The next morning, the Scotch Mist one, I drive out to Hoquiam and then take 101 south to Astoria and Cannon Beach. Cannon Beach has Haystack rock and Haystack Rock has Tufted Puffins. They’re nesting now and I have to hit it right if I’m going to see the birds because the parent providing the food is way out to sea collecting it. They return en masse and I know from having watched a documentary on the subject that the flock of the returning birds swings back and forth with individuals dropping out over their burrows. The behavior is supposed to confuse gulls which will seize the chicks if they can find them.

Well, I did hit it right. The flock returns and, for the better part of a half hour does its confuse-a-gull back and forth manoeuvrings. It’s remarkable and a real thrill to see. I wish I had a picture, or a video but I left my camera – darn it – in the car.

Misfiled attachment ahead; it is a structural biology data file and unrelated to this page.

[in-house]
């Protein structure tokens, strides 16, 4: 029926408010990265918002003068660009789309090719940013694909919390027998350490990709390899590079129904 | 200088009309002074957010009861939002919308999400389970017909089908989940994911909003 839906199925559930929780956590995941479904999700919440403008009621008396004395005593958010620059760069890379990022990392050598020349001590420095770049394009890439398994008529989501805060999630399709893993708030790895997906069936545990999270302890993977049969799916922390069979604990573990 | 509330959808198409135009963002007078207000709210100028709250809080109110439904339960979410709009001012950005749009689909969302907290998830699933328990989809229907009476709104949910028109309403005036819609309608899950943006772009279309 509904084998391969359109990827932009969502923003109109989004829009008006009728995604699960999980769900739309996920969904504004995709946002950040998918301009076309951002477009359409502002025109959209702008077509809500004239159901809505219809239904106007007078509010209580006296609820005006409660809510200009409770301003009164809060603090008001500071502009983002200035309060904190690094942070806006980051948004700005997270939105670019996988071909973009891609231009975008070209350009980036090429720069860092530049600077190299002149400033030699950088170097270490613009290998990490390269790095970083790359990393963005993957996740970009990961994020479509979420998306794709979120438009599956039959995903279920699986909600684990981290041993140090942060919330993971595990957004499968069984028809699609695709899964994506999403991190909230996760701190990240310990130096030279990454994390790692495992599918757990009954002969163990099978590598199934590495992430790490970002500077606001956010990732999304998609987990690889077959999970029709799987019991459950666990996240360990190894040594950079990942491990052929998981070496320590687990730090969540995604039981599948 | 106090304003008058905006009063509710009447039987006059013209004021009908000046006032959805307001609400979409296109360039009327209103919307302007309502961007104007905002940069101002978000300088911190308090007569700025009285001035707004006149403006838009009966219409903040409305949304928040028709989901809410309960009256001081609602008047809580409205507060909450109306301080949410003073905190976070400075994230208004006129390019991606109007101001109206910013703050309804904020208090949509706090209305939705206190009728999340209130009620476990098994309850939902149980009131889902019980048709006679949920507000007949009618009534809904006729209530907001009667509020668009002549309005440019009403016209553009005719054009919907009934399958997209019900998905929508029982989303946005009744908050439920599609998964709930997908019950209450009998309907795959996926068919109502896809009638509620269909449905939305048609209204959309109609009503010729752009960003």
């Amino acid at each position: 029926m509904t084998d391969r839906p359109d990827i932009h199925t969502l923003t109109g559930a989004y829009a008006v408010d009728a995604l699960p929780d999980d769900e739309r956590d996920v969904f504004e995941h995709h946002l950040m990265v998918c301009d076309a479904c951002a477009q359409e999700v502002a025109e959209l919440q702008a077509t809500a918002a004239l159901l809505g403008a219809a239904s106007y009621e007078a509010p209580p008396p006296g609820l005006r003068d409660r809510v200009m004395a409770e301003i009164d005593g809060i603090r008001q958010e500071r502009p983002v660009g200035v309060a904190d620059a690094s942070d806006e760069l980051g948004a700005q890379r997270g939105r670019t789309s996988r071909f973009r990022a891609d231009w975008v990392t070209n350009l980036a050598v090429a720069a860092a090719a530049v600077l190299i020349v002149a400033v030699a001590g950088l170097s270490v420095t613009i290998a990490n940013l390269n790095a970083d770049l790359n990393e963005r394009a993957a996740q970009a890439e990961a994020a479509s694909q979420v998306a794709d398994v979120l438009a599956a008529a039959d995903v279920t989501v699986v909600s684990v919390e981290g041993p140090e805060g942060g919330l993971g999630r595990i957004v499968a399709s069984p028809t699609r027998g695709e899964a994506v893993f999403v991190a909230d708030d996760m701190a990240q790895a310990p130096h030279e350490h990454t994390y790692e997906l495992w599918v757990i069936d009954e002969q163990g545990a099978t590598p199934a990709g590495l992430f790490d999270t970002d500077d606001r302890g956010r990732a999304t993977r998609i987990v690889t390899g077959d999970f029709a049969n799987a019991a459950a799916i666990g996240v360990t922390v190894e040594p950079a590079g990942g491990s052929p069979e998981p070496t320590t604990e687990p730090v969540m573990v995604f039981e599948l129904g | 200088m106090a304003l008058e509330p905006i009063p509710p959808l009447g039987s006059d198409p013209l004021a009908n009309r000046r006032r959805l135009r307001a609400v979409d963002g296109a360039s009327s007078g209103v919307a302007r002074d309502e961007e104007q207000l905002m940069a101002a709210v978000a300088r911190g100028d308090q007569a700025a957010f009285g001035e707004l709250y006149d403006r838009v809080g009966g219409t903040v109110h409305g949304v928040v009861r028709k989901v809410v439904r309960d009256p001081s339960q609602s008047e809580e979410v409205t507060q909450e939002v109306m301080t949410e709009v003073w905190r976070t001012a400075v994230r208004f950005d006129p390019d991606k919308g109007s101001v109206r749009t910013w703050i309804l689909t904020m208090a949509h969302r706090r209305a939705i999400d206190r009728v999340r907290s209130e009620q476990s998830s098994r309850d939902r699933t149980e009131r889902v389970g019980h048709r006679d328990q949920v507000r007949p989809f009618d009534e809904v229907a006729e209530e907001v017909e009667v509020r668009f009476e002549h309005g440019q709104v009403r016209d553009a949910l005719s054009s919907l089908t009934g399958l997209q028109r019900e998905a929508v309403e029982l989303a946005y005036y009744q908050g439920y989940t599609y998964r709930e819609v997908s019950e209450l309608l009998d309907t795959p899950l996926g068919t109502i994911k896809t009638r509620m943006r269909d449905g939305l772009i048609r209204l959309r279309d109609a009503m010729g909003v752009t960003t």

I visit Baskett Slough, which is one of my favorite birding sites. More about Baskett Slough in another post. I overnight in Salem and then take i-5 to Ashland.

Ashland is a small university town with theaters, book stores, coffee shops and some decent restaurants. It’s got a nice vibe to it. Apparently, Lithia water had something to do with the founding of the town but I’m not sure how. The town square does have a battery of antique fountains that constantly flow with the aforementioned Lithia water so the story must be true.


I’m driving my ’86 Alfa Romeo this trip. I had fun getting the car ready for the journey. Actually, fun is the wrong word. I feel like one the folks who drive the Mille Miglia in Italy. My mechanic, Sam, takes a propitiatory interest in the car and does lots gratis. Sam’s an Eritrean who lived for years in Italy so he knows the car and doesn’t flinch when bizarre Alfa things come up – as they often do. He also speaks Italian.